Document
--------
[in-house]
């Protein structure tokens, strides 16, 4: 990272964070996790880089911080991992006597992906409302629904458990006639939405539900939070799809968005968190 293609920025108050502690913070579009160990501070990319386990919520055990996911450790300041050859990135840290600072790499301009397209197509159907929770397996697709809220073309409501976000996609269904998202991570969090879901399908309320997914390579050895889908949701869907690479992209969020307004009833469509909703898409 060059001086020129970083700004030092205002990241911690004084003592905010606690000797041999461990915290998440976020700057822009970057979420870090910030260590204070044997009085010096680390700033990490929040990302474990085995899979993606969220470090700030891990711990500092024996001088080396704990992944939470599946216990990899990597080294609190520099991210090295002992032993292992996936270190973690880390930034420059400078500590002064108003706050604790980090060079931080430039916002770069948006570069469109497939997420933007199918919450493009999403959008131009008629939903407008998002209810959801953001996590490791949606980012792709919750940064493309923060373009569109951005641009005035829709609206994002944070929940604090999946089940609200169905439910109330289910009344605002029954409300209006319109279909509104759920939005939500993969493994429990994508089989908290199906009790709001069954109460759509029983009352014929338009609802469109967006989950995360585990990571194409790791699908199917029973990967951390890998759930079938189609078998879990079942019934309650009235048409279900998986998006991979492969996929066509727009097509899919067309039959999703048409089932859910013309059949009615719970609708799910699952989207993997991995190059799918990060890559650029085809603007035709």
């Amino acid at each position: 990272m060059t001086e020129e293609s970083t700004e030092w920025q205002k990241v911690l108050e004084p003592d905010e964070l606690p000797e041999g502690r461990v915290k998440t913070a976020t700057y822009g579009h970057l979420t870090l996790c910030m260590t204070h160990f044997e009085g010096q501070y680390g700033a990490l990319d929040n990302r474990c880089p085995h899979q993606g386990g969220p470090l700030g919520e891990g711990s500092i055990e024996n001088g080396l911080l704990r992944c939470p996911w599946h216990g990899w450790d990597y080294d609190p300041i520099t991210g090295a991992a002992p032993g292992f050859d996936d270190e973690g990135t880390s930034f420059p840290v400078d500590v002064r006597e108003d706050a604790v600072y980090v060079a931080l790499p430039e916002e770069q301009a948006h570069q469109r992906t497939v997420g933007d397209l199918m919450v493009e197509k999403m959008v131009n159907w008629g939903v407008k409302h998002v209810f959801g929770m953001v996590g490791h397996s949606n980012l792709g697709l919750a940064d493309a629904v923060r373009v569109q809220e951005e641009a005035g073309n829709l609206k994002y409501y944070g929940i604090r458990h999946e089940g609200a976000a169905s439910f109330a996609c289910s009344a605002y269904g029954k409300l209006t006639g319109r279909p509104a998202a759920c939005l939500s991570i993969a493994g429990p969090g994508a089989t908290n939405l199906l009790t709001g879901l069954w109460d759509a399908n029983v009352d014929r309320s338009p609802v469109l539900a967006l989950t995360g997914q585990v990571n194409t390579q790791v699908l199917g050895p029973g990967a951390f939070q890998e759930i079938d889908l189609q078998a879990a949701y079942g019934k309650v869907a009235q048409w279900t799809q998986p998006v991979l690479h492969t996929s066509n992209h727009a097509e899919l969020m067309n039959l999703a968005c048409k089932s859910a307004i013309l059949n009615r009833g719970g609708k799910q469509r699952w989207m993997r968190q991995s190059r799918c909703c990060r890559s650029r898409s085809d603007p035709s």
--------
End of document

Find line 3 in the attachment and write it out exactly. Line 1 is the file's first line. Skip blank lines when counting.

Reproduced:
């Amino acid at each position: 990272m060059t001086e020129e293609s970083t700004e030092w920025q205002k990241v911690l108050e004084p003592d905010e964070l606690p000797e041999g502690r461990v915290k998440t913070a976020t700057y822009g579009h970057l979420t870090l996790c910030m260590t204070h160990f044997e009085g010096q501070y680390g700033a990490l990319d929040n990302r474990c880089p085995h899979q993606g386990g969220p470090l700030g919520e891990g711990s500092i055990e024996n001088g080396l911080l704990r992944c939470p996911w599946h216990g990899w450790d990597y080294d609190p300041i520099t991210g090295a991992a002992p032993g292992f050859d996936d270190e973690g990135t880390s930034f420059p840290v400078d500590v002064r006597e108003d706050a604790v600072y980090v060079a931080l790499p430039e916002e770069q301009a948006h570069q469109r992906t497939v997420g933007d397209l199918m919450v493009e197509k999403m959008v131009n159907w008629g939903v407008k409302h998002v209810f959801g929770m953001v996590g490791h397996s949606n980012l792709g697709l919750a940064d493309a629904v923060r373009v569109q809220e951005e641009a005035g073309n829709l609206k994002y409501y944070g929940i604090r458990h999946e089940g609200a976000a169905s439910f109330a996609c289910s009344a605002y269904g029954k409300l209006t006639g319109r279909p509104a998202a759920c939005l939500s991570i993969a493994g429990p969090g994508a089989t908290n939405l199906l009790t709001g879901l069954w109460d759509a399908n029983v009352d014929r309320s338009p609802v469109l539900a967006l989950t995360g997914q585990v990571n194409t390579q790791v699908l199917g050895p029973g990967a951390f939070q890998e759930i079938d889908l189609q078998a879990a949701y079942g019934k309650v869907a009235q048409w279900t799809q998986p998006v991979l690479h492969t996929s066509n992209h727009a097509e899919l969020m067309n039959l999703a968005c048409k089932s859910a307004i013309l059949n009615r009833g719970g609708k799910q469509r699952w989207m993997r968190q991995s190059r799918c909703c990060r890559s650029r898409s085809d603007p035709s």